In the first post of this series I noted that according to the 2001 census in Slovakia, just 0.2% of the people in Slovakia claim to be a part of an evangelical denomination. That’s a really small number when you compare it to the 25-30% that claim to be evangelical in the United States. But when you just compare the numbers you only get part of the story. This whole series of posts is about getting at what those numbers mean and this post in particular is about what it means in terms of the cultural radar.
Flying Below the Radar
What do I mean by cultural radar? I was actually getting to this idea of the cultural radar in the last post when I compared the Estonian perception of evangelicals to the Slovak perception. In Estonia, in terms of people’s perceptions, all evangelicals get grouped in with the Baptists, whereas in Slovakia they get grouped in with “other.”
Let’s unpack that a little more. What does 0.2% evangelical mean? It means there are so few evengelical Christians that many people in Slovakia may have never met one. People don’t know firsthand hand what an evangelical is. That means evangelicals really do belong to the category “other” which in turn means that the perceptions that people have of other “others” can get passed on to evangelicals. Here’s an example.
Other = Baptist = Moonie = cult = wild-eyed blood sucker
If you think I’m exaggerating then please forgive me. After all, I’m only human and humans do have a tendency to exaggerate. Oh wait… if people naturally tend to exaggerate that could mean that…
Get my point?
Here’s the scenario. People in Slovakia are not so sure what it means to be an evangelical. Many have never met one.
But what if one of their classmates or co-workers is an evangelical? Well they may seem normal in most ways. But in some ways they seem different. They spend a lot of time with their “fellowship.” That raises some questions. What do they mean “fellowship?” Why don’t they hang out with us after work? Why do they talk so funny? Why do they get excited about things like God? Why do they keep inviting me to weird events like “prayer and praise concerts?”
If people can see that evangelicals are different but don’t understand why, well, they try to figure it out and they can come up with all kinds of explanations. That’s why, as I mentioned in the last post, at quite a few of our English camps someone will come up and say “my Mom didn’t want me to come, she was really afraid I was going to get sucked into some sect/cult.”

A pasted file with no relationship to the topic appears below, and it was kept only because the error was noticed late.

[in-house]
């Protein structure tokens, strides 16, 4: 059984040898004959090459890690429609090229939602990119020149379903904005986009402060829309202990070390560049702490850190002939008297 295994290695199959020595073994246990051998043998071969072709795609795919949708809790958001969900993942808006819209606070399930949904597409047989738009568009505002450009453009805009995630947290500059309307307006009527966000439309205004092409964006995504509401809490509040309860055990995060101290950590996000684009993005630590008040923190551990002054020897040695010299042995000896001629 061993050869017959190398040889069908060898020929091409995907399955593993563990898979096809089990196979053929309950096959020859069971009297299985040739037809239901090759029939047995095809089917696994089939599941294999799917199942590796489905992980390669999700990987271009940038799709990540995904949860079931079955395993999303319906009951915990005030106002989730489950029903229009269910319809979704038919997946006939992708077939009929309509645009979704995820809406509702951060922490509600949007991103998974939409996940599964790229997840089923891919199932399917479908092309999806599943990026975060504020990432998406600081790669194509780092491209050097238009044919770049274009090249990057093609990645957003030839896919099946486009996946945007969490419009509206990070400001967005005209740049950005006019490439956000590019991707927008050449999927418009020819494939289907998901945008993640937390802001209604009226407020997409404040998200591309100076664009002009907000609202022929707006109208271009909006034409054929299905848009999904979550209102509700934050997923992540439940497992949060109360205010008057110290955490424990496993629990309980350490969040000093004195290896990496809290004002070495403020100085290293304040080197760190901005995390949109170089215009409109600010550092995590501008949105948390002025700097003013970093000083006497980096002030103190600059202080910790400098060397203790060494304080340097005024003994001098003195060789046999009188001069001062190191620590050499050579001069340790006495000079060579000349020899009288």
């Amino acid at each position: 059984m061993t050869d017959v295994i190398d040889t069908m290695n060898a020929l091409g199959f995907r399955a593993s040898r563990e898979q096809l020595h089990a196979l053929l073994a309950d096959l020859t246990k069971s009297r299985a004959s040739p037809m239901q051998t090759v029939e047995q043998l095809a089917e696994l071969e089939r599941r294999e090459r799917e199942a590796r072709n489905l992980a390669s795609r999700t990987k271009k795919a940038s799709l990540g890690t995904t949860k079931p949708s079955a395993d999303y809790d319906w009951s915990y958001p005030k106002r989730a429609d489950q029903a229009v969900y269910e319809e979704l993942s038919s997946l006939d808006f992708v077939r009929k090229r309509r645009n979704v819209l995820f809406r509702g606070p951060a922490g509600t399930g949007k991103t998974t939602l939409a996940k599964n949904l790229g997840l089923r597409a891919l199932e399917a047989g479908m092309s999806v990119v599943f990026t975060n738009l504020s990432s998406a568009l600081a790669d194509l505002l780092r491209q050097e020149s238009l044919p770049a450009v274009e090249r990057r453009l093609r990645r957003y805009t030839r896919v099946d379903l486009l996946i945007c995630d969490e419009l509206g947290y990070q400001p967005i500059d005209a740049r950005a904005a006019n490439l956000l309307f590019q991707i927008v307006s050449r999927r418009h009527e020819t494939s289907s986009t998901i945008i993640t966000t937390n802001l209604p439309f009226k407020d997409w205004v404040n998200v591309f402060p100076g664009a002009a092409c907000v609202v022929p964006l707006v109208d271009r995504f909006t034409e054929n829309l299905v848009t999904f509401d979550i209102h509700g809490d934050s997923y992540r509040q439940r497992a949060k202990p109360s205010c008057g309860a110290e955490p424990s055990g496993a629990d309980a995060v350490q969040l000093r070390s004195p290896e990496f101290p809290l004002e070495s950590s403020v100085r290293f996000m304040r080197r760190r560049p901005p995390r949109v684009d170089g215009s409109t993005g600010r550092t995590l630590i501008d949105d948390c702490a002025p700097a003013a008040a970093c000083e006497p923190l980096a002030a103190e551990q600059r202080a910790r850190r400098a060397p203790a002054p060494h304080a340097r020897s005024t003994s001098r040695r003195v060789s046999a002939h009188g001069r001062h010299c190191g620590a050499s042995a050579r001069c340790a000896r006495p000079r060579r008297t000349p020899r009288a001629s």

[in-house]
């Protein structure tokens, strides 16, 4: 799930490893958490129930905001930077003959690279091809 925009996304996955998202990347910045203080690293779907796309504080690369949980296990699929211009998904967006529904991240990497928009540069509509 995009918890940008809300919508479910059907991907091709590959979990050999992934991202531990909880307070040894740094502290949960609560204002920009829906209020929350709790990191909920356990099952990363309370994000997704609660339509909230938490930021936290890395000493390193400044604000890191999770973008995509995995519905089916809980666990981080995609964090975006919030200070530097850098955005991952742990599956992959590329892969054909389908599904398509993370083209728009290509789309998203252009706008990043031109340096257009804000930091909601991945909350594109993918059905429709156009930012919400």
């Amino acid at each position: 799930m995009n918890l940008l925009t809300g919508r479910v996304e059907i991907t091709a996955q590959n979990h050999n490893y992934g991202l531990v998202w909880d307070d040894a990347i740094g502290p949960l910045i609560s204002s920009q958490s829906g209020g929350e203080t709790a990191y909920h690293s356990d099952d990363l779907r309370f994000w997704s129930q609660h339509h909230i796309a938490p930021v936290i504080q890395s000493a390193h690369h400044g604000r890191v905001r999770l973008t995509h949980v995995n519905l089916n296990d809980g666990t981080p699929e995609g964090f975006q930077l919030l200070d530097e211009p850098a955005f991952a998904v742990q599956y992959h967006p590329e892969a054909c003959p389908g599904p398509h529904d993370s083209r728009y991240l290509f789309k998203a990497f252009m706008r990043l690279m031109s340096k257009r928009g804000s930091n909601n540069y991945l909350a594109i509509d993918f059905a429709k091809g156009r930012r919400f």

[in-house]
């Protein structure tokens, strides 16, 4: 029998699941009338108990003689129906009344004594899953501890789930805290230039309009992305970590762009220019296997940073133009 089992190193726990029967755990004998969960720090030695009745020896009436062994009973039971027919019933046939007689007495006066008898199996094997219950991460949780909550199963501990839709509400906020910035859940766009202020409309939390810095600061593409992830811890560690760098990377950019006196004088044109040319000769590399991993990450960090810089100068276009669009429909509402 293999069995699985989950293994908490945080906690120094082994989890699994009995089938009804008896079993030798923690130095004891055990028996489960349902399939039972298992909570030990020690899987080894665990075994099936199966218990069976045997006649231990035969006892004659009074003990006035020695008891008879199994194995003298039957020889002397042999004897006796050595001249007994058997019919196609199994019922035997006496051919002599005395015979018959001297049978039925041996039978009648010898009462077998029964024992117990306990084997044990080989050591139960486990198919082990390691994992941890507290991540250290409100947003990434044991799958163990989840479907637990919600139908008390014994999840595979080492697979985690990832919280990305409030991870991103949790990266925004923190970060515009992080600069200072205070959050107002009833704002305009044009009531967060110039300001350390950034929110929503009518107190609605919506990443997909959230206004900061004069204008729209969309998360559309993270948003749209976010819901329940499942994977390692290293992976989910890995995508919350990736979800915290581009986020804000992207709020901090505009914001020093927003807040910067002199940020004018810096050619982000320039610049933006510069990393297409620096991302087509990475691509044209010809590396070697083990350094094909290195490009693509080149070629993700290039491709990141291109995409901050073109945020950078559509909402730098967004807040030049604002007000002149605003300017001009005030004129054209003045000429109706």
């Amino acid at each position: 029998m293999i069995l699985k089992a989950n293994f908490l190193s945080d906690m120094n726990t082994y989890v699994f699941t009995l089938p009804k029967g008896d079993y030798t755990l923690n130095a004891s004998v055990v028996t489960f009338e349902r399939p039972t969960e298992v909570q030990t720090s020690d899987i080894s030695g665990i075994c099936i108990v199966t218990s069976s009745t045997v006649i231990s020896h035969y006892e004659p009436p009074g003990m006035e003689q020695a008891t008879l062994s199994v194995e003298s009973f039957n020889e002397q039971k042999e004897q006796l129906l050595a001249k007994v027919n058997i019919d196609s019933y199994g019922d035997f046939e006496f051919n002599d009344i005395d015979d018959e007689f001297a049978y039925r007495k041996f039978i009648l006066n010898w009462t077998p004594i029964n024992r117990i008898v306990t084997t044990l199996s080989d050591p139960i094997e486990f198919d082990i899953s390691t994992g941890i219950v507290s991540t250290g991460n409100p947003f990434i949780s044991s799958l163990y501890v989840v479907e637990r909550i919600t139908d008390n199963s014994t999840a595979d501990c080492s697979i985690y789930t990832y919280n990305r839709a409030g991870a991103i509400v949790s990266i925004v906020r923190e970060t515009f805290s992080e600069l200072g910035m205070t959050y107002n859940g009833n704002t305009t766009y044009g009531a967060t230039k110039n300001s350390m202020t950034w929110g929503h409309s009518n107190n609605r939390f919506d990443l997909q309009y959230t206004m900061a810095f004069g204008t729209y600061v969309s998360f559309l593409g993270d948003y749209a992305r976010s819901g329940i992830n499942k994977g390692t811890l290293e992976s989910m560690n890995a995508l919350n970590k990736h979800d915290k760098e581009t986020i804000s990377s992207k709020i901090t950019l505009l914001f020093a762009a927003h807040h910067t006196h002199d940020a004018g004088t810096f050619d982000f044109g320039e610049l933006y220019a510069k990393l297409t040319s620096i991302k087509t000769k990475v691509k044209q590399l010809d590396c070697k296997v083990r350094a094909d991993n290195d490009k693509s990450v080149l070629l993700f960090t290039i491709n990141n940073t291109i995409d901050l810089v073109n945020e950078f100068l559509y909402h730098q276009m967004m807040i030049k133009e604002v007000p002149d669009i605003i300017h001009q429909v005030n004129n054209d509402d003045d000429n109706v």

So blood sucking–no. Cult–it could happen.
Of course not everyone thinks evangelicals are dangerous–at least not in a wierdo, secty, vampirish way. But there are other “others” besides the Jehova’s Witnesses and the Moonies. There are also the Jews and the Muslims and the Buddhists. These are not sects, these are legitimate world religions with large followings in China, India, and elsewhere in the world. Just not in Slovakia. In Slovakia these are foreign religions with foreign loyalties that foreign people living in Slovakia practice. Slovaks do not practice these religions because these are not religions for Slovaks. Slovak people are Catholic.
When evangelicals get grouped in with “others” it can mean that these same perceptions get passed on to them. In fact, I think this is a very common perception. Evangelicals are people who practice a non-Slovak religion and non-Slovak religions are not for Slovaks.
It may not be dangerous, but it ain’t natural.
Economies of Scale
There is one more thing about 0.2% that I would like to point out. Not only does 0.2% fall below the cultural radar, it also falls below a threshold of a certain economies of scale. Zero point two percent means that it becomes very difficult to establish a ministry that requires a large amount of money, administration, or a large audience. It’s difficult to start a radio, magazine, or television ministry, for example. But it’s also difficult to organize a national youth ministry, any kind of social outreach (crisis pregnancy center, outreach to the poor), or a seminary. In fact, in some cases it would be hard to pay a pastor’s salary or plant a new church.
This means that when the number of evangelicals decreases, the impact that they have on their culture tends to decrease not proportionately, but exponentially. Another way to look at that is to observe that in order for evangelicals in a country like Slovakia to impact their culture and spread the Gospel they need an exponentially greater effort per person than in a country like the United States.
Finally, don’t forget that Christians tend to be found in groups. That, of course, means that evangelicals are not evenly distributed throughout the country. That in turn means that in a small number of areas 0.2% underrepresents the evangelical population. But in more areas it overrepresents–as in there is little or no evangelical witness.
Am I trying to make a case for missions to a place like Slovakia? Bias exposed.